Schimpff's is famous for its cinnamon Red Hots, hard candy fish and Modjeskas. A more recent favorite is the chocolate, caramel, and pecan confection molded into the shape of a turtle. (See Local Candy and Candy Store for more information.)
Our cottage shows the front of our Candy Store and Candy Kitchen and when you look through the candy store window you will see our Soda Fountain. Look through the Candy Kitchen window and yes, there are the current owners, Warren & Jill Schimpff pouring a batch of our famous Schimpff's Cinnamon Red Hots.
Now that the Halloween trick-or-treating is done what does your family do with all that extra sugar? Eat it all in one sitting? Trade it in for candy or toys? Ration out over the next year? Get a visit from the Switch Witch, Pumpkin Fairy, or some other fictitious character who steals the candy away from your children?
Sunnyside Dentistry for Children, Dr. Dustin Davis11411 SE Sunnyside Rd. #101, Clackamas, Oregon, 97015November 1-3, 2022, from 8:00 am-5:00 pmAges 0-18 yrs may bring their excess of Halloween candy to the dental office one of those days during business hours and receive $1 per pound (max $5) to exchange their candy (alternative prizes available). This is not limited to patients, all are welcome!
They sell sweets, but bite in deep enough and you will taste the truth. That's what I learned when I spent a summer on the streets following candy kids. One boy told me he was selling candy for the Just Say No program at his school. When I called his school, I learned there was no such program. A girl said she was selling boxed candy for her basketball team. That was a lie. A group of kids said they were with a nonprofit organization founded to keep kids off the street. The group didn't exist.
The crew leaders tell the kids what to say and sometimes give them laminated identification cards to show customers. They pick the kids up by van early in the morning, and drop them off in malls or neighborhoods far from home. The van returns for the kids after they've worked a 12-hour day. Often the children go without food, water or a bathroom break during their shift. There's no supervision and authorities are aware of cases in which candy kids were mugged or raped while working.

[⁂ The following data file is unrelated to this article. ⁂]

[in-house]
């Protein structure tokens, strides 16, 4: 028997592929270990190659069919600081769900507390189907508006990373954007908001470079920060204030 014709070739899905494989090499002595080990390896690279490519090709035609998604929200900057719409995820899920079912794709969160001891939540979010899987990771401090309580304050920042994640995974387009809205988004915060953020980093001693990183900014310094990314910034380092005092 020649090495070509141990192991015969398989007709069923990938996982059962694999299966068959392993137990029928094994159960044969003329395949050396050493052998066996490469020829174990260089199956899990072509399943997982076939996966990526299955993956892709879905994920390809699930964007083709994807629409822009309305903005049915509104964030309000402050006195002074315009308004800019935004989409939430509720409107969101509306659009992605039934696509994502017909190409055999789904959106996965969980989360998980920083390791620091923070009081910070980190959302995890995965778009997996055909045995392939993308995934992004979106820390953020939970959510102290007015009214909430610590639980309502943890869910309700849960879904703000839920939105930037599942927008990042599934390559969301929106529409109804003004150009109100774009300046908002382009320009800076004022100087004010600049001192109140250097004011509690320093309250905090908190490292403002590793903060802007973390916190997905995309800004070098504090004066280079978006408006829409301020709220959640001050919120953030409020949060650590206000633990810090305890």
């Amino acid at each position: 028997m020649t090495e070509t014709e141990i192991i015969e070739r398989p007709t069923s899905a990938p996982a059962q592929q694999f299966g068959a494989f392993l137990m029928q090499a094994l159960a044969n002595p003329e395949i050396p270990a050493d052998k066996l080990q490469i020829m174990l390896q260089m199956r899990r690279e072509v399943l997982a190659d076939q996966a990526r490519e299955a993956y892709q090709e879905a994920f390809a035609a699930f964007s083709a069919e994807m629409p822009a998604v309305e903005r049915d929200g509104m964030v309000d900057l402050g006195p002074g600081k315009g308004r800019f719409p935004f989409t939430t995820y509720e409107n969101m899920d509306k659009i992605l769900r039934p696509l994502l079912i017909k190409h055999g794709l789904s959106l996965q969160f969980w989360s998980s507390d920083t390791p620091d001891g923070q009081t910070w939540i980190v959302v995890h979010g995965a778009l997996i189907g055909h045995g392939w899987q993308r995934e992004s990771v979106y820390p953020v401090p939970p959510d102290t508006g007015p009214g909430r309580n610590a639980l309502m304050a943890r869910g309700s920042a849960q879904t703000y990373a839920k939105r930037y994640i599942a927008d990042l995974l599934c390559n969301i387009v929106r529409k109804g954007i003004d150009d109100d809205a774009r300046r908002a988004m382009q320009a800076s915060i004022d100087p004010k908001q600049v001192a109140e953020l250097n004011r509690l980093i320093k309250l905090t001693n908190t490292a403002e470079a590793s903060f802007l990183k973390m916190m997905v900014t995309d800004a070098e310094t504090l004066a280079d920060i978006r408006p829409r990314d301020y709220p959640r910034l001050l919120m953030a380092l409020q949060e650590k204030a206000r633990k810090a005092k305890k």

One of the groups I investigated gave the children 40 cents for each $2.50 candy they sold. The bars wholesaled for 35 cents, so the crew leaders made a tasty profit. If the children showed up late to meet the van or goofed off on the ride home, the crew leader docked their meager pay. Many candy crews tout the fact that they reward the children with excursions to water slides and theme parks. My investigation showed those excursions either didn't happen or the kids had to pay their own way using their candy earnings.
So what's the law and how can this happen? Each state has its own child labor laws. Typically states allow children to begin working between ages 12 and 16, but there's little enforcement. I met kids on the street who were as young as seven. Police departments aren't trained or equipped to tackle this problem and labor departments are chronically understaffed. Plus if authorities do crack down, often candy crew leaders just move across state lines.
Ask questions. Ask the kids how much money they make off of each candy bar or box. Find out how they got to the spot where they approached you. If they say they're with a school, call up the school on your cell phone and check.
Be vigilant. If you see candy kids going door to door in your neighborhood, call the police and ask your neighbors to call too. When police realize citizens are upset about this child exploitation, they'll learn how to work with labor departments to stop it. 041b061a72